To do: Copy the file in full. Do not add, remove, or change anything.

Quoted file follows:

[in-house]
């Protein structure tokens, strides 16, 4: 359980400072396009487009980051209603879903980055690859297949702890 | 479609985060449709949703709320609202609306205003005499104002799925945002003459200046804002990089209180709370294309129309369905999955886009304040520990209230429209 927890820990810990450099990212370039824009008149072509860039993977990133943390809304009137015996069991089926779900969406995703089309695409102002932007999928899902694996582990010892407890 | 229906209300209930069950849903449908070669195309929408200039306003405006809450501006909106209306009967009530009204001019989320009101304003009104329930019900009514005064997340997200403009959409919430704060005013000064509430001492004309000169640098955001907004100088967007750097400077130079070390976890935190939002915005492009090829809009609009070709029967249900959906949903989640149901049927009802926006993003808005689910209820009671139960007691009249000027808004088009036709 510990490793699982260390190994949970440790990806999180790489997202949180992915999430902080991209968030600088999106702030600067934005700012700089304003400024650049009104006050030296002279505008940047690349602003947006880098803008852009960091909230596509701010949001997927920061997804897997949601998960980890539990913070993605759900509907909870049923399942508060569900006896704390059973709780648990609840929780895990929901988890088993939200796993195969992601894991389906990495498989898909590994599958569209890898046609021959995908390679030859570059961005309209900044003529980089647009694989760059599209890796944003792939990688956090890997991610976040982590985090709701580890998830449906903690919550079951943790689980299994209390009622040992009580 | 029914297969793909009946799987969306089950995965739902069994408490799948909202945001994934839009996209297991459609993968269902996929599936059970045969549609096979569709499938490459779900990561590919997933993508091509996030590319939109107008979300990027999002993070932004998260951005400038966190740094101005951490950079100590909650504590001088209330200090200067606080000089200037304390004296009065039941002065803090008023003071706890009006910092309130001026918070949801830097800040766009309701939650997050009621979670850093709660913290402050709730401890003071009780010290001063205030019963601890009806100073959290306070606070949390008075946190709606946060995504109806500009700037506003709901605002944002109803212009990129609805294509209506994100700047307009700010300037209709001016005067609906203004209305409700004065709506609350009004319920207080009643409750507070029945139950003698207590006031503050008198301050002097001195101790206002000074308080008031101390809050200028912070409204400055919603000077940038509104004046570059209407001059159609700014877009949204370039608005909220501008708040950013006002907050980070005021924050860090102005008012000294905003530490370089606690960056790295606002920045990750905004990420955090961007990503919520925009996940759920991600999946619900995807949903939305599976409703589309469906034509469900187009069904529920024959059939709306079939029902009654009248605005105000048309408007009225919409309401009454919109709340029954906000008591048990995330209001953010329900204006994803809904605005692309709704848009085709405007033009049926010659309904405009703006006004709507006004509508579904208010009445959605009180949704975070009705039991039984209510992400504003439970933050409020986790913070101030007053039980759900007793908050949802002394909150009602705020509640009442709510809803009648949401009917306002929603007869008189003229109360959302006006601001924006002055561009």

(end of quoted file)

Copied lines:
[in-house]
């Protein structure tokens, strides 16, 4: 359980400072396009487009980051209603879903980055690859297949702890 | 479609985060449709949703709320609202609306205003005499104002799925945002003459200046804002990089209180709370294309129309369905999955886009304040520990209230429209 927890820990810990450099990212370039824009008149072509860039993977990133943390809304009137015996069991089926779900969406995703089309695409102002932007999928899902694996582990010892407890 | 229906209300209930069950849903449908070669195309929408200039306003405006809450501006909106209306009967009530009204001019989320009101304003009104329930019900009514005064997340997200403009959409919430704060005013000064509430001492004309000169640098955001907004100088967007750097400077130079070390976890935190939002915005492009090829809009609009070709029967249900959906949903989640149901049927009802926006993003808005689910209820009671139960007691009249000027808004088009036709 510990490793699982260390190994949970440790990806999180790489997202949180992915999430902080991209968030600088999106702030600067934005700012700089304003400024650049009104006050030296002279505008940047690349602003947006880098803008852009960091909230596509701010949001997927920061997804897997949601998960980890539990913070993605759900509907909870049923399942508060569900006896704390059973709780648990609840929780895990929901988890088993939200796993195969992601894991389906990495498989898909590994599958569209890898046609021959995908390679030859570059961005309209900044003529980089647009694989760059599209890796944003792939990688956090890997991610976040982590985090709701580890998830449906903690919550079951943790689980299994209390009622040992009580 | 029914297969793909009946799987969306089950995965739902069994408490799948909202945001994934839009996209297991459609993968269902996929599936059970045969549609096979569709499938490459779900990561590919997933993508091509996030590319939109107008979300990027999002993070932004998260951005400038966190740094101005951490950079100590909650504590001088209330200090200067606080000089200037304390004296009065039941002065803090008023003071706890009006910092309130001026918070949801830097800040766009309701939650997050009621979670850093709660913290402050709730401890003071009780010290001063205030019963601890009806100073959290306070606070949390008075946190709606946060995504109806500009700037506003709901605002944002109803212009990129609805294509209506994100700047307009700010300037209709001016005067609906203004209305409700004065709506609350009004319920207080009643409750507070029945139950003698207590006031503050008198301050002097001195101790206002000074308080008031101390809050200028912070409204400055919603000077940038509104004046570059209407001059159609700014877009949204370039608005909220501008708040950013006002907050980070005021924050860090102005008012000294905003530490370089606690960056790295606002920045990750905004990420955090961007990503919520925009996940759920991600999946619900995807949903939305599976409703589309469906034509469900187009069904529920024959059939709306079939029902009654009248605005105000048309408007009225919409309401009454919109709340029954906000008591048990995330209001953010329900204006994803809904605005692309709704848009085709405007033009049926010659309904405009703006006004709507006004509508579904208010009445959605009180949704975070009705039991039984209510992400504003439970933050409020986790913070101030007053039980759900007793908050949802002394909150009602705020509640009442709510809803009648949401009917306002929603007869008189003229109360959302006006601001924006002055561009």